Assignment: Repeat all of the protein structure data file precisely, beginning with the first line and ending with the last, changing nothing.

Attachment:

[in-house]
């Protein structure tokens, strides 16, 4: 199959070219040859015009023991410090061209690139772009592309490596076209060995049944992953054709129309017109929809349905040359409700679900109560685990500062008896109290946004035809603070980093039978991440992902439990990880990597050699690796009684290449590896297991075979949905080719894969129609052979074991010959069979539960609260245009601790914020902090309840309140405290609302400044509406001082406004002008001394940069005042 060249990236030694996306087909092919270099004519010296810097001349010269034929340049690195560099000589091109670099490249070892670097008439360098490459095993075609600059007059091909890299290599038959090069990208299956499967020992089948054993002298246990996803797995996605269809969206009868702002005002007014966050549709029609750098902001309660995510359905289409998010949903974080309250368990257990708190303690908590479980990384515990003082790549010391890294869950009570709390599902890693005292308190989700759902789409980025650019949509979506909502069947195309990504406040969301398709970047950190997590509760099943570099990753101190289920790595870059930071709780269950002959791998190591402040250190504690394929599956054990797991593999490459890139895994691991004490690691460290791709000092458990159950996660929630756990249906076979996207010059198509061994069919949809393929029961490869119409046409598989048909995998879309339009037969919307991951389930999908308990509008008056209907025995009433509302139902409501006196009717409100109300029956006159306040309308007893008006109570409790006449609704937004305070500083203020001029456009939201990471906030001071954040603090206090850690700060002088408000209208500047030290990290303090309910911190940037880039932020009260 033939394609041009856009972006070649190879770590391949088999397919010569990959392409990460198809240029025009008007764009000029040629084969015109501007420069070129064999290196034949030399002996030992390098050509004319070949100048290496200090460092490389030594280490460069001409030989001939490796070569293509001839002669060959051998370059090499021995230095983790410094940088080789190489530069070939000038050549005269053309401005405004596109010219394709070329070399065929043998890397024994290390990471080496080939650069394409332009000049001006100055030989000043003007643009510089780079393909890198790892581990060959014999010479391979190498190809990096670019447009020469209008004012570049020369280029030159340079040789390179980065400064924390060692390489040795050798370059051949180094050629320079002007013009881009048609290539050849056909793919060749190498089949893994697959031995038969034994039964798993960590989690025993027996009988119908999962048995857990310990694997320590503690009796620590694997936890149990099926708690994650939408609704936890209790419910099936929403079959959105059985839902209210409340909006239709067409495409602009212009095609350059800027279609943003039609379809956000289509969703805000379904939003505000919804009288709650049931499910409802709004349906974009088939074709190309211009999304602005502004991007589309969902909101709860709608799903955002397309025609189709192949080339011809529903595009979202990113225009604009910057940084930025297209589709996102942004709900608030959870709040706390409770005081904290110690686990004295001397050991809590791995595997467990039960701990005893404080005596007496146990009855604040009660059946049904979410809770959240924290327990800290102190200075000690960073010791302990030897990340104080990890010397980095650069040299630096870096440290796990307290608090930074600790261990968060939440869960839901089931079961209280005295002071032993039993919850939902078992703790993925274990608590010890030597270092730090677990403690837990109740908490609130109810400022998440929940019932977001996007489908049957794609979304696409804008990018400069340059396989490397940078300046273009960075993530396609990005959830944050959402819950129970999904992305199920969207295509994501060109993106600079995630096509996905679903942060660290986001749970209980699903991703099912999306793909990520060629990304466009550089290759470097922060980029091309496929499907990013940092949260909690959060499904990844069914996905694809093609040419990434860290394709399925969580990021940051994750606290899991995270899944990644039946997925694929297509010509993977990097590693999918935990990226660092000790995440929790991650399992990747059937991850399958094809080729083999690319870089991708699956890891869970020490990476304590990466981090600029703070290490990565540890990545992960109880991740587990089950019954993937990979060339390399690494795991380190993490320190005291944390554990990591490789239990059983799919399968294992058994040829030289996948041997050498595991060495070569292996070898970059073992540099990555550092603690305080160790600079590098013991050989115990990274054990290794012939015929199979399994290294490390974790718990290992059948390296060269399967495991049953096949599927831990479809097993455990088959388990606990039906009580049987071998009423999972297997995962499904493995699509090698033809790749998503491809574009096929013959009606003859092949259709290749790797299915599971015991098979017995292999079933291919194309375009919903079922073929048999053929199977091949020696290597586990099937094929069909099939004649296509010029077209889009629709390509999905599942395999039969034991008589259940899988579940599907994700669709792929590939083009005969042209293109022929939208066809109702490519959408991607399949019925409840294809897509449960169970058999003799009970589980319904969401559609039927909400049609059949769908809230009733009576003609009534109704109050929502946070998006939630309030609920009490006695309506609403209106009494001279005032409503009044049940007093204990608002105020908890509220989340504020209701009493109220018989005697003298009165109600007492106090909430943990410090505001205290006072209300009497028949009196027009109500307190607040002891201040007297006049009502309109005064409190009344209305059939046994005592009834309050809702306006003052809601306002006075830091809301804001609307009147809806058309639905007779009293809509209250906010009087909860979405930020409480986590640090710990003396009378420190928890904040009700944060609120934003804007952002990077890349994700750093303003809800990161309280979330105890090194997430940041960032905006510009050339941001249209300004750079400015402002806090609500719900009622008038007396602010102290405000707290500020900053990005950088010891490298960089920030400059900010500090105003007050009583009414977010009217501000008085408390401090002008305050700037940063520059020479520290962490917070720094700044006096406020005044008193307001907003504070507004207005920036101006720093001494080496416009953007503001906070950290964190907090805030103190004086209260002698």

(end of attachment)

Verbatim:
[in-house]
């Protein structure tokens, strides 16, 4: 199959070219040859015009023991410090061209690139772009592309490596076209060995049944992953054709129309017109929809349905040359409700679900109560685990500062008896109290946004035809603070980093039978991440992902439990990880990597050699690796009684290449590896297991075979949905080719894969129609052979074991010959069979539960609260245009601790914020902090309840309140405290609302400044509406001082406004002008001394940069005042 060249990236030694996306087909092919270099004519010296810097001349010269034929340049690195560099000589091109670099490249070892670097008439360098490459095993075609600059007059091909890299290599038959090069990208299956499967020992089948054993002298246990996803797995996605269809969206009868702002005002007014966050549709029609750098902001309660995510359905289409998010949903974080309250368990257990708190303690908590479980990384515990003082790549010391890294869950009570709390599902890693005292308190989700759902789409980025650019949509979506909502069947195309990504406040969301398709970047950190997590509760099943570099990753101190289920790595870059930071709780269950002959791998190591402040250190504690394929599956054990797991593999490459890139895994691991004490690691460290791709000092458990159950996660929630756990249906076979996207010059198509061994069919949809393929029961490869119409046409598989048909995998879309339009037969919307991951389930999908308990509008008056209907025995009433509302139902409501006196009717409100109300029956006159306040309308007893008006109570409790006449609704937004305070500083203020001029456009939201990471906030001071954040603090206090850690700060002088408000209208500047030290990290303090309910911190940037880039932020009260 033939394609041009856009972006070649190879770590391949088999397919010569990959392409990460198809240029025009008007764009000029040629084969015109501007420069070129064999290196034949030399002996030992390098050509004319070949100048290496200090460092490389030594280490460069001409030989001939490796070569293509001839002669060959051998370059090499021995230095983790410094940088080789190489530069070939000038050549005269053309401005405004596109010219394709070329070399065929043998890397024994290390990471080496080939650069394409332009000049001006100055030989000043003007643009510089780079393909890198790892581990060959014999010479391979190498190809990096670019447009020469209008004012570049020369280029030159340079040789390179980065400064924390060692390489040795050798370059051949180094050629320079002007013009881009048609290539050849056909793919060749190498089949893994697959031995038969034994039964798993960590989690025993027996009988119908999962048995857990310990694997320590503690009796620590694997936890149990099926708690994650939408609704936890209790419910099936929403079959959105059985839902209210409340909006239709067409495409602009212009095609350059800027279609943003039609379809956000289509969703805000379904939003505000919804009288709650049931499910409802709004349906974009088939074709190309211009999304602005502004991007589309969902909101709860709608799903955002397309025609189709192949080339011809529903595009979202990113225009604009910057940084930025297209589709996102942004709900608030959870709040706390409770005081904290110690686990004295001397050991809590791995595997467990039960701990005893404080005596007496146990009855604040009660059946049904979410809770959240924290327990800290102190200075000690960073010791302990030897990340104080990890010397980095650069040299630096870096440290796990307290608090930074600790261990968060939440869960839901089931079961209280005295002071032993039993919850939902078992703790993925274990608590010890030597270092730090677990403690837990109740908490609130109810400022998440929940019932977001996007489908049957794609979304696409804008990018400069340059396989490397940078300046273009960075993530396609990005959830944050959402819950129970999904992305199920969207295509994501060109993106600079995630096509996905679903942060660290986001749970209980699903991703099912999306793909990520060629990304466009550089290759470097922060980029091309496929499907990013940092949260909690959060499904990844069914996905694809093609040419990434860290394709399925969580990021940051994750606290899991995270899944990644039946997925694929297509010509993977990097590693999918935990990226660092000790995440929790991650399992990747059937991850399958094809080729083999690319870089991708699956890891869970020490990476304590990466981090600029703070290490990565540890990545992960109880991740587990089950019954993937990979060339390399690494795991380190993490320190005291944390554990990591490789239990059983799919399968294992058994040829030289996948041997050498595991060495070569292996070898970059073992540099990555550092603690305080160790600079590098013991050989115990990274054990290794012939015929199979399994290294490390974790718990290992059948390296060269399967495991049953096949599927831990479809097993455990088959388990606990039906009580049987071998009423999972297997995962499904493995699509090698033809790749998503491809574009096929013959009606003859092949259709290749790797299915599971015991098979017995292999079933291919194309375009919903079922073929048999053929199977091949020696290597586990099937094929069909099939004649296509010029077209889009629709390509999905599942395999039969034991008589259940899988579940599907994700669709792929590939083009005969042209293109022929939208066809109702490519959408991607399949019925409840294809897509449960169970058999003799009970589980319904969401559609039927909400049609059949769908809230009733009576003609009534109704109050929502946070998006939630309030609920009490006695309506609403209106009494001279005032409503009044049940007093204990608002105020908890509220989340504020209701009493109220018989005697003298009165109600007492106090909430943990410090505001205290006072209300009497028949009196027009109500307190607040002891201040007297006049009502309109005064409190009344209305059939046994005592009834309050809702306006003052809601306002006075830091809301804001609307009147809806058309639905007779009293809509209250906010009087909860979405930020409480986590640090710990003396009378420190928890904040009700944060609120934003804007952002990077890349994700750093303003809800990161309280979330105890090194997430940041960032905006510009050339941001249209300004750079400015402002806090609500719900009622008038007396602010102290405000707290500020900053990005950088010891490298960089920030400059900010500090105003007050009583009414977010009217501000008085408390401090002008305050700037940063520059020479520290962490917070720094700044006096406020005044008193307001907003504070507004207005920036101006720093001494080496416009953007503001906070950290964190907090805030103190004086209260002698």